Placing priority on the reproduction and distribution of the contemporary artwork means allowing it to enter the social realm. As Benjamin predicted, “the distinction between author and public is about to lose its axiomatic character.” It has. The way technology enables sharing and interconnectedness pushes the artist and his (inevitably digital) artwork to become not merely viewed, but instead absorbed by the masses. “Art after the Internet deals not with the nature of the art object but the nature of its reception and social presence.” The reaction of the audience, in essence, becomes the art piece. Prior to the digital age, it was the role of art to mediate and create discussion. Now, it is the audience that mediates the work of art; assigning it new traits and ideas as it passes from person to person, screen to screen.
The Museum of Feelings, a temporary art installation opened in 2015 in New York City, stands as a model for the extent of the social impact on art. As stated on its website, “the Museum of Feelings actually feels things. Its unique exterior reacts to social media and real-time data to reflect New York’s ever-changing mood in vivid colour.” Essentially, the piece existed as nothing more than a reflection of its audience. The exhibit was accompanied by mocking commentary such as Katie Rogers’ from the New York Times: “visitors spent more time looking at their own images reflected on their phone screens because the Museum of Feelings is actually the perfect place to take a really good selfie.” This was probably due to the fact that the “museum” lacked much depth beyond its colourful reflection of New York’s social media interactions. However, despite negative reviews, on its Saturday opening, “3,000 people stood in a four-hour line to attend, and the line was growing by the minute on Tuesday.” If art is becoming defined by the reactions of its audience, the reaction to The Museum of Feelings speaks for itself. The popularity of the installation proves, essentially, that people are interested in themselves. The appeal of The Museum of Feelings lies in its ability to not only embrace but become the audience; creating an interesting dynamic based on mutual absorption of art into the masses and vice versa.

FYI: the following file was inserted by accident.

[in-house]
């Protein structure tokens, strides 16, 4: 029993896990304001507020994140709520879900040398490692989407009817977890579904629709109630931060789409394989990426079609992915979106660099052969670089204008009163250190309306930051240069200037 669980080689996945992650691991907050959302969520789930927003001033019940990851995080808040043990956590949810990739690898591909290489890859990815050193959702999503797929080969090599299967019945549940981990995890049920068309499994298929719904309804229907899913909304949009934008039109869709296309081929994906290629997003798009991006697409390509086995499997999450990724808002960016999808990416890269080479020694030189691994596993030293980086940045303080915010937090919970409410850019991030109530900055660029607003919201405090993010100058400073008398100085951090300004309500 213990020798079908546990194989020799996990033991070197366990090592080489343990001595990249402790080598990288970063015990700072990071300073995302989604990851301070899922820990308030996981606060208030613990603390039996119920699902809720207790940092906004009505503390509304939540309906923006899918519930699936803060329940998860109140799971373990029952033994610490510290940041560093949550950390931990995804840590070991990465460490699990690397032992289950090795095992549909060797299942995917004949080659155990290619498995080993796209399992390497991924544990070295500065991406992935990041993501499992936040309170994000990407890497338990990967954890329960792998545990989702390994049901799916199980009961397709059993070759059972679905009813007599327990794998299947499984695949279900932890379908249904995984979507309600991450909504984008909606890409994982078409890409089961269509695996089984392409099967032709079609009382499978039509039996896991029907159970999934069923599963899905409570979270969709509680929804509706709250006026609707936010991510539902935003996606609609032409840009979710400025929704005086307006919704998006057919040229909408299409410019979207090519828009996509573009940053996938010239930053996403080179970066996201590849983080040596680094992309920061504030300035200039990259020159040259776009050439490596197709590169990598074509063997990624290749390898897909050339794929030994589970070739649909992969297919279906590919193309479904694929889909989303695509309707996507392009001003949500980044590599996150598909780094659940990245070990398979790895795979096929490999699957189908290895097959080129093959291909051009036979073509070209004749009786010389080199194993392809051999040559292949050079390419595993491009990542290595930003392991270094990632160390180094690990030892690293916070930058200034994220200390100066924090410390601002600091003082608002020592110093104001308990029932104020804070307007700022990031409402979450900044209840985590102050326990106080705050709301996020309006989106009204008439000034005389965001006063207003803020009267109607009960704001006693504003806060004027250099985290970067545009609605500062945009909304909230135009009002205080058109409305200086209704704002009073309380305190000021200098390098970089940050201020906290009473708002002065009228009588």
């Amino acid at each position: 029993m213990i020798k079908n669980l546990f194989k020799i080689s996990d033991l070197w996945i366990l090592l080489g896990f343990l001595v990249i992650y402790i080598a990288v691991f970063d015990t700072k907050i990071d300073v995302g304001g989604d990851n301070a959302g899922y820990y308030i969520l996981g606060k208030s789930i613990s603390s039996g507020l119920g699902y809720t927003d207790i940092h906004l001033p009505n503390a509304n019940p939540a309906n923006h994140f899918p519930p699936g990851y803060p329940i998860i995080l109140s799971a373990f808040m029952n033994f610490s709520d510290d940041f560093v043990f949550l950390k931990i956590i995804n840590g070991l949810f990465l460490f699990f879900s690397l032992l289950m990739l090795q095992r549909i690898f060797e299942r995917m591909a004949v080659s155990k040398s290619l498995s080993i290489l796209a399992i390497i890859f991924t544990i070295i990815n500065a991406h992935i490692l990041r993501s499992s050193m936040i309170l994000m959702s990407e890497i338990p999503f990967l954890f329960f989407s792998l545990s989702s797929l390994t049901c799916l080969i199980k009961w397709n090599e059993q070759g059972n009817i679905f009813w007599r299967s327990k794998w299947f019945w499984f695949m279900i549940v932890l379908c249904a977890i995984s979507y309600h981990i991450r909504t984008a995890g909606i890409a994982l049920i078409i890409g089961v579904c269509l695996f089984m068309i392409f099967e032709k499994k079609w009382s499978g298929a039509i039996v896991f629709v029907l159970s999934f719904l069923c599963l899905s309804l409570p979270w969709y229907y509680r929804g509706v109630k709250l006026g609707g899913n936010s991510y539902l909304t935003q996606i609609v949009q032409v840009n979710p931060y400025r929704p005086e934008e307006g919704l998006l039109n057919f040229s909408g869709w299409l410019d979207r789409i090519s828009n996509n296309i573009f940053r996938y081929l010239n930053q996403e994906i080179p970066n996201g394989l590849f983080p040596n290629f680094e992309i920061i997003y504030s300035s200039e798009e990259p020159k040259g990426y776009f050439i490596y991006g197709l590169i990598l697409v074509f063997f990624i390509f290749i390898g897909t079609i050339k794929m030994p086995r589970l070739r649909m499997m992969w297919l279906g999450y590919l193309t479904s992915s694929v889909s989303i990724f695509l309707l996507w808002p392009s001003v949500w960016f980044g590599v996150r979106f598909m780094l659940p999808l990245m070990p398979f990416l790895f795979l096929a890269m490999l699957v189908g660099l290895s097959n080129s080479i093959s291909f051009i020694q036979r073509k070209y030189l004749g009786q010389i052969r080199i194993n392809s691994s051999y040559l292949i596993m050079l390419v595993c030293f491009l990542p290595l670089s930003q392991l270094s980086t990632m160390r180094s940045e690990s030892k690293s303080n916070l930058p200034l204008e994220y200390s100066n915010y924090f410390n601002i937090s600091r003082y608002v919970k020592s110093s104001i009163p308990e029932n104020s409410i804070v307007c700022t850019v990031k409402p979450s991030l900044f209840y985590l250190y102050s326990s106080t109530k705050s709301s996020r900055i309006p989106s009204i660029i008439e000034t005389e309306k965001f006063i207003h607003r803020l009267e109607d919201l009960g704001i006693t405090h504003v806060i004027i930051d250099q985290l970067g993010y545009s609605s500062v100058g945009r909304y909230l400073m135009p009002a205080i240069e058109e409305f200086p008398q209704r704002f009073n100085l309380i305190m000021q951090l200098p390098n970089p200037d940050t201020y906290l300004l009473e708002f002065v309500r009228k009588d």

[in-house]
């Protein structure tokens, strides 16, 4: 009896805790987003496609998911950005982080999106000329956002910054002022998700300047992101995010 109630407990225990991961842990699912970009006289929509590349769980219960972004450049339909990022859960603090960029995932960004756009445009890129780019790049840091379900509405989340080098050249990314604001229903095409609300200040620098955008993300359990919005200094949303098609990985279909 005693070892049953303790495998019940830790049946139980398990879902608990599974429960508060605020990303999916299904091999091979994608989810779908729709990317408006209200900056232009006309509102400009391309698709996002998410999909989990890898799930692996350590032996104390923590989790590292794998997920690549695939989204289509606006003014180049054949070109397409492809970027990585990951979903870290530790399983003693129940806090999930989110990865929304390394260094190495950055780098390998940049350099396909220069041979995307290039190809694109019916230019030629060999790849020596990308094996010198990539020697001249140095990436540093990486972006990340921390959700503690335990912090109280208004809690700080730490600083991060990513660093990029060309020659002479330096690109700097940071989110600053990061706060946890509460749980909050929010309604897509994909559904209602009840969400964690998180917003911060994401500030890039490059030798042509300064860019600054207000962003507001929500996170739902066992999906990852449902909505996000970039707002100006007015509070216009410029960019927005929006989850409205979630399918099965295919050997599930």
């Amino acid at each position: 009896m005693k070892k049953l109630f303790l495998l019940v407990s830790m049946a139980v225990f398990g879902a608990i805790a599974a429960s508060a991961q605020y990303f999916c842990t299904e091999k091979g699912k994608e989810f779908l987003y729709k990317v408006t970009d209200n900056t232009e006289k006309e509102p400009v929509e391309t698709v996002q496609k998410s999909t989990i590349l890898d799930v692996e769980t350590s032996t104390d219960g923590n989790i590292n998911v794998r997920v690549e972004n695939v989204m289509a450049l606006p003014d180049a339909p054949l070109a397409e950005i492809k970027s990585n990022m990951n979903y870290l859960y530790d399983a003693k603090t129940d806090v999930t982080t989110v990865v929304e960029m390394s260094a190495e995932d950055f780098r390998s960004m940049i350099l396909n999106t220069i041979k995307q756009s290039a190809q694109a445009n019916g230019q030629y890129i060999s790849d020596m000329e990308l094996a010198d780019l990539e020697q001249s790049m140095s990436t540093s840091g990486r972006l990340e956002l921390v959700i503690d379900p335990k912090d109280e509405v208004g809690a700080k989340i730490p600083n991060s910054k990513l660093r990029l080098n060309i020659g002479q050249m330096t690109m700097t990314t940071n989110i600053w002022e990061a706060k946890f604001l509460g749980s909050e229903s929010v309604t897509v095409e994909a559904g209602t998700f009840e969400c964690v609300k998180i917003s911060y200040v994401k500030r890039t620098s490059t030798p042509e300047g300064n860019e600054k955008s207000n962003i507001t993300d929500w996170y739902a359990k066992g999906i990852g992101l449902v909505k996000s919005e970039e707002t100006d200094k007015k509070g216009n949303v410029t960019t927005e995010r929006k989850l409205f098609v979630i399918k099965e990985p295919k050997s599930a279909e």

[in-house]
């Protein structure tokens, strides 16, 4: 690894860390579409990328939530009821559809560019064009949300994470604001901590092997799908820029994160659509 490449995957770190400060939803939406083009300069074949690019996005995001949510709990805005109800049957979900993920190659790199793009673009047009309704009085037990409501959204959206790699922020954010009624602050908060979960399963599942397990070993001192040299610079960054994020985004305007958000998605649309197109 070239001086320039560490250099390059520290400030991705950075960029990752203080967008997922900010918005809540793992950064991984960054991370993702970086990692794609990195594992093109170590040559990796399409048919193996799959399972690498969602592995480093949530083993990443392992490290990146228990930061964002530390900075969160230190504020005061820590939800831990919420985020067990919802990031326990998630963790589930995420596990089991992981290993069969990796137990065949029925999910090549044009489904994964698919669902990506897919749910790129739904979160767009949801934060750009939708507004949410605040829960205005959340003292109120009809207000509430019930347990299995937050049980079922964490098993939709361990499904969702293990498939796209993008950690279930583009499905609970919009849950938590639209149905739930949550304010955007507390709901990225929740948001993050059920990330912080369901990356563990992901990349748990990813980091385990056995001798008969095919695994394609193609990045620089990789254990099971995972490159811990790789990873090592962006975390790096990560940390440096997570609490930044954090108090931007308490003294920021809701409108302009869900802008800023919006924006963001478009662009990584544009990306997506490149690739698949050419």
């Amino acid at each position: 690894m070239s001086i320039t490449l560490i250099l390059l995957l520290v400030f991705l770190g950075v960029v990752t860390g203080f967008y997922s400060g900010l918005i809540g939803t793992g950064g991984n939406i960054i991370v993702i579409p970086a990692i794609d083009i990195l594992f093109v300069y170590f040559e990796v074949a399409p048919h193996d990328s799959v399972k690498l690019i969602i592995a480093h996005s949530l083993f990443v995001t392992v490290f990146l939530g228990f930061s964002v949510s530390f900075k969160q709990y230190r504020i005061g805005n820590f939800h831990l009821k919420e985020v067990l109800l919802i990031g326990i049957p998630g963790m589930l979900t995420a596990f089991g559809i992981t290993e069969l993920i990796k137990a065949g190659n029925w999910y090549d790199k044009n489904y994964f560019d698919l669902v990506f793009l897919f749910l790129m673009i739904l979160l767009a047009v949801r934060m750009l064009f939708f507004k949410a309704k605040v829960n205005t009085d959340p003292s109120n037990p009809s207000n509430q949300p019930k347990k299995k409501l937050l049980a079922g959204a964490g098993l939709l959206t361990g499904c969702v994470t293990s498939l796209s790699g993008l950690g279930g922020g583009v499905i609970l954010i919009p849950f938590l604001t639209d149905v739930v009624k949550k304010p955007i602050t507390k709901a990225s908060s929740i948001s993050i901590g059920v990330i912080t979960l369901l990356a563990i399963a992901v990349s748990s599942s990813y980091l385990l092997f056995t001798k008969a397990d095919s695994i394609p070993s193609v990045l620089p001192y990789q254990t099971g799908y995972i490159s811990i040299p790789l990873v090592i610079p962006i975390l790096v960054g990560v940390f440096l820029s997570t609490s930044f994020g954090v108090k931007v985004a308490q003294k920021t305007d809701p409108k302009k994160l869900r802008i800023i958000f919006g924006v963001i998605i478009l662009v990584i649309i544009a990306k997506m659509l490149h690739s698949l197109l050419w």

This example marks an enormous shift in art production. Presently, it seems like “artists on the internet need an audience to create art, as opposed to the traditional recipe that artists make art to have an audience.” The stream of art production no longer flows from the source but instead begins with the recipient. Some might argue that this system is perverse; a twisted form of anti self-expression. In the case of a frivolous exhibit such as The Museum of Feelings, such an assumption might be correct. However, this reverse flow of production does not have to lead to the masses gaining control over the artist. Erwin Wurm’s One Minute Sculptures, for example, create a successful balance between audience participation and artistic dominance. Wurm’s sculptures are often described as “‘social sculptures’ [acting as a] series of short performance pieces, inviting audience participation and interaction.” Wurm places absurdly abstract instructions next to ordinary objects, allowing the audience to determine the final outcome of the performance while simultaneously retaining his status as the work’s creator. Embracing the ever-increasing role of the audience in the digital age allows an artist to corral this complicated relationship to his advantage. Ideally, artists will adjust to the socially saturated digital era by allowing the audience to both absorb their labor but also remain relevant as the author of the work of art.